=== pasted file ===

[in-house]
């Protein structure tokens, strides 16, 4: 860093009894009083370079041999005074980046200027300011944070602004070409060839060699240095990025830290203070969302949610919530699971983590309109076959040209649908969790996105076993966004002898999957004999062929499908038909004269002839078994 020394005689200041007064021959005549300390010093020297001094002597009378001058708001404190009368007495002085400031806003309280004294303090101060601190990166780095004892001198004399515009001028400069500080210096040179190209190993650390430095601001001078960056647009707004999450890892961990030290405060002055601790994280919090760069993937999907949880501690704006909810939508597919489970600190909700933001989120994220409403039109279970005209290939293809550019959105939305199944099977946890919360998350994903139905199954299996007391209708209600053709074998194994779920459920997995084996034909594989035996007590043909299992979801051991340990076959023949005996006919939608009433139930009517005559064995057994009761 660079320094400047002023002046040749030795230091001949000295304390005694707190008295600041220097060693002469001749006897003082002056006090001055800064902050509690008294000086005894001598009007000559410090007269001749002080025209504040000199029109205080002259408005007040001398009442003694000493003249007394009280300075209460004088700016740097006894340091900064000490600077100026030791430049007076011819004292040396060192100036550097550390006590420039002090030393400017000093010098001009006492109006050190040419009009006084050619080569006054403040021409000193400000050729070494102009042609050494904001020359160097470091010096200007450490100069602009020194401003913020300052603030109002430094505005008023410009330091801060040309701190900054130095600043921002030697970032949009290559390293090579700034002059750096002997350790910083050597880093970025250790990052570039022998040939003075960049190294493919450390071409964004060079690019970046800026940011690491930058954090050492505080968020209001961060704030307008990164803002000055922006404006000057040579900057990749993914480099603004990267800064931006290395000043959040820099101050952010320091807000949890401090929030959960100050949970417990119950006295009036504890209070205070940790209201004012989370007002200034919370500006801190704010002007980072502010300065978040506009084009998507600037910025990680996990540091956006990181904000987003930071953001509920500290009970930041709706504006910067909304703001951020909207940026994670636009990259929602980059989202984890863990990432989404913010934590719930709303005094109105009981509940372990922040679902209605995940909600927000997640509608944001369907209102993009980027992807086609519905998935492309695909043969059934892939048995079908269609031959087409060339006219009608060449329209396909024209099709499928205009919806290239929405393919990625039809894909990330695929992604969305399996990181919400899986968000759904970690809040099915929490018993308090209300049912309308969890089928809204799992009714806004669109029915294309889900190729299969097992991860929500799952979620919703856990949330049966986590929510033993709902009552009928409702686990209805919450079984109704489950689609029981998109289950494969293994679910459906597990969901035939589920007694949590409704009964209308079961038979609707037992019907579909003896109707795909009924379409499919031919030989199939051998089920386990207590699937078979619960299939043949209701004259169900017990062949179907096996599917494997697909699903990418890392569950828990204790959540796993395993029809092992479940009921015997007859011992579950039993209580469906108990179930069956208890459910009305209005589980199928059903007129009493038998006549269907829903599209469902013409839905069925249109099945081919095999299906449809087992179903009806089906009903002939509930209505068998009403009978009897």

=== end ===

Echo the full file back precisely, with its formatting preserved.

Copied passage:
[in-house]
């Protein structure tokens, strides 16, 4: 860093009894009083370079041999005074980046200027300011944070602004070409060839060699240095990025830290203070969302949610919530699971983590309109076959040209649908969790996105076993966004002898999957004999062929499908038909004269002839078994 020394005689200041007064021959005549300390010093020297001094002597009378001058708001404190009368007495002085400031806003309280004294303090101060601190990166780095004892001198004399515009001028400069500080210096040179190209190993650390430095601001001078960056647009707004999450890892961990030290405060002055601790994280919090760069993937999907949880501690704006909810939508597919489970600190909700933001989120994220409403039109279970005209290939293809550019959105939305199944099977946890919360998350994903139905199954299996007391209708209600053709074998194994779920459920997995084996034909594989035996007590043909299992979801051991340990076959023949005996006919939608009433139930009517005559064995057994009761 660079320094400047002023002046040749030795230091001949000295304390005694707190008295600041220097060693002469001749006897003082002056006090001055800064902050509690008294000086005894001598009007000559410090007269001749002080025209504040000199029109205080002259408005007040001398009442003694000493003249007394009280300075209460004088700016740097006894340091900064000490600077100026030791430049007076011819004292040396060192100036550097550390006590420039002090030393400017000093010098001009006492109006050190040419009009006084050619080569006054403040021409000193400000050729070494102009042609050494904001020359160097470091010096200007450490100069602009020194401003913020300052603030109002430094505005008023410009330091801060040309701190900054130095600043921002030697970032949009290559390293090579700034002059750096002997350790910083050597880093970025250790990052570039022998040939003075960049190294493919450390071409964004060079690019970046800026940011690491930058954090050492505080968020209001961060704030307008990164803002000055922006404006000057040579900057990749993914480099603004990267800064931006290395000043959040820099101050952010320091807000949890401090929030959960100050949970417990119950006295009036504890209070205070940790209201004012989370007002200034919370500006801190704010002007980072502010300065978040506009084009998507600037910025990680996990540091956006990181904000987003930071953001509920500290009970930041709706504006910067909304703001951020909207940026994670636009990259929602980059989202984890863990990432989404913010934590719930709303005094109105009981509940372990922040679902209605995940909600927000997640509608944001369907209102993009980027992807086609519905998935492309695909043969059934892939048995079908269609031959087409060339006219009608060449329209396909024209099709499928205009919806290239929405393919990625039809894909990330695929992604969305399996990181919400899986968000759904970690809040099915929490018993308090209300049912309308969890089928809204799992009714806004669109029915294309889900190729299969097992991860929500799952979620919703856990949330049966986590929510033993709902009552009928409702686990209805919450079984109704489950689609029981998109289950494969293994679910459906597990969901035939589920007694949590409704009964209308079961038979609707037992019907579909003896109707795909009924379409499919031919030989199939051998089920386990207590699937078979619960299939043949209701004259169900017990062949179907096996599917494997697909699903990418890392569950828990204790959540796993395993029809092992479940009921015997007859011992579950039993209580469906108990179930069956208890459910009305209005589980199928059903007129009493038998006549269907829903599209469902013409839905069925249109099945081919095999299906449809087992179903009806089906009903002939509930209505068998009403009978009897």